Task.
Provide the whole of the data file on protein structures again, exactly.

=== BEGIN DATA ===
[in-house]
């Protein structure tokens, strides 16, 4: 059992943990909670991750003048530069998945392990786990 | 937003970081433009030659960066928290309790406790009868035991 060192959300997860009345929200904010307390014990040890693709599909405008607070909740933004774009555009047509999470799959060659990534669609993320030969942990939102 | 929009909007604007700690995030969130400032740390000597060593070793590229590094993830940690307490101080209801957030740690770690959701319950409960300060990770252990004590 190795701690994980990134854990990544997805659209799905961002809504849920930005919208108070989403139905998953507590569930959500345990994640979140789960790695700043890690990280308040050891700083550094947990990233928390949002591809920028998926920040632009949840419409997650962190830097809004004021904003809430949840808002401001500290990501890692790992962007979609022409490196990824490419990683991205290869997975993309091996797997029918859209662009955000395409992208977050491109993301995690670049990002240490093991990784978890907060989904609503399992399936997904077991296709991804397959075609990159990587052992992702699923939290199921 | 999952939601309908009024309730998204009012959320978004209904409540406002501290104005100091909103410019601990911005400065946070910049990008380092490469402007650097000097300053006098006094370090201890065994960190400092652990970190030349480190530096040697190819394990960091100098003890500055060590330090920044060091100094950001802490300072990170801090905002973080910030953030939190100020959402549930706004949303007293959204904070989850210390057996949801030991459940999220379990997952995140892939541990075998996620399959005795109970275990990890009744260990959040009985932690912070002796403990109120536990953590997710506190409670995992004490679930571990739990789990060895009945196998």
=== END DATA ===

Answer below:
[in-house]
């Protein structure tokens, strides 16, 4: 059992943990909670991750003048530069998945392990786990 | 937003970081433009030659960066928290309790406790009868035991 060192959300997860009345929200904010307390014990040890693709599909405008607070909740933004774009555009047509999470799959060659990534669609993320030969942990939102 | 929009909007604007700690995030969130400032740390000597060593070793590229590094993830940690307490101080209801957030740690770690959701319950409960300060990770252990004590 190795701690994980990134854990990544997805659209799905961002809504849920930005919208108070989403139905998953507590569930959500345990994640979140789960790695700043890690990280308040050891700083550094947990990233928390949002591809920028998926920040632009949840419409997650962190830097809004004021904003809430949840808002401001500290990501890692790992962007979609022409490196990824490419990683991205290869997975993309091996797997029918859209662009955000395409992208977050491109993301995690670049990002240490093991990784978890907060989904609503399992399936997904077991296709991804397959075609990159990587052992992702699923939290199921 | 999952939601309908009024309730998204009012959320978004209904409540406002501290104005100091909103410019601990911005400065946070910049990008380092490469402007650097000097300053006098006094370090201890065994960190400092652990970190030349480190530096040697190819394990960091100098003890500055060590330090920044060091100094950001802490300072990170801090905002973080910030953030939190100020959402549930706004949303007293959204904070989850210390057996949801030991459940999220379990997952995140892939541990075998996620399959005795109970275990990890009744260990959040009985932690912070002796403990109120536990953590997710506190409670995992004490679930571990739990789990060895009945196998």